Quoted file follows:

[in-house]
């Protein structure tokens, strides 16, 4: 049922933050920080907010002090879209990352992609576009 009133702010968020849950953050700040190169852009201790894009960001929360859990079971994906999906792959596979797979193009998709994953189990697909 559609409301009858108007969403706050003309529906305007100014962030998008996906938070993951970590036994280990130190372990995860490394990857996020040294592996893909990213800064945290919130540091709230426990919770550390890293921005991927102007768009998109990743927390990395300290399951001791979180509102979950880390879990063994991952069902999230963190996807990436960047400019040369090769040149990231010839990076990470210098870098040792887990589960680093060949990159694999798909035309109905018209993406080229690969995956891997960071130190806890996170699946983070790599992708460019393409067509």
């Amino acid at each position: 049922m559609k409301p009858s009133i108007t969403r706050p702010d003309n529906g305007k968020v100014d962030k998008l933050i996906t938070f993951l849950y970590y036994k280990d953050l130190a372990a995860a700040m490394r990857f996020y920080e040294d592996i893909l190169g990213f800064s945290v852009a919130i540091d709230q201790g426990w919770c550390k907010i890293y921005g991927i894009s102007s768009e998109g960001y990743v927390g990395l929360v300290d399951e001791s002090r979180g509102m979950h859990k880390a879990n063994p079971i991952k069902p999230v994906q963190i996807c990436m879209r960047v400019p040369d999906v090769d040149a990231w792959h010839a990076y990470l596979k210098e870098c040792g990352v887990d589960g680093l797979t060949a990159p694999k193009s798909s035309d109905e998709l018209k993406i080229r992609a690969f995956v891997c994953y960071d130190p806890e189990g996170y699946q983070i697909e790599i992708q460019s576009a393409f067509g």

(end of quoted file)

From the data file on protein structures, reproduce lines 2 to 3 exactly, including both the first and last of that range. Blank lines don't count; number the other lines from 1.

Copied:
């Protein structure tokens, strides 16, 4: 049922933050920080907010002090879209990352992609576009 009133702010968020849950953050700040190169852009201790894009960001929360859990079971994906999906792959596979797979193009998709994953189990697909 559609409301009858108007969403706050003309529906305007100014962030998008996906938070993951970590036994280990130190372990995860490394990857996020040294592996893909990213800064945290919130540091709230426990919770550390890293921005991927102007768009998109990743927390990395300290399951001791979180509102979950880390879990063994991952069902999230963190996807990436960047400019040369090769040149990231010839990076990470210098870098040792887990589960680093060949990159694999798909035309109905018209993406080229690969995956891997960071130190806890996170699946983070790599992708460019393409067509």
């Amino acid at each position: 049922m559609k409301p009858s009133i108007t969403r706050p702010d003309n529906g305007k968020v100014d962030k998008l933050i996906t938070f993951l849950y970590y036994k280990d953050l130190a372990a995860a700040m490394r990857f996020y920080e040294d592996i893909l190169g990213f800064s945290v852009a919130i540091d709230q201790g426990w919770c550390k907010i890293y921005g991927i894009s102007s768009e998109g960001y990743v927390g990395l929360v300290d399951e001791s002090r979180g509102m979950h859990k880390a879990n063994p079971i991952k069902p999230v994906q963190i996807c990436m879209r960047v400019p040369d999906v090769d040149a990231w792959h010839a990076y990470l596979k210098e870098c040792g990352v887990d589960g680093l797979t060949a990159p694999k193009s798909s035309d109905e998709l018209k993406i080229r992609a690969f995956v891997c994953y960071d130190p806890e189990g996170y699946q983070i697909e790599i992708q460019s576009a393409f067509g």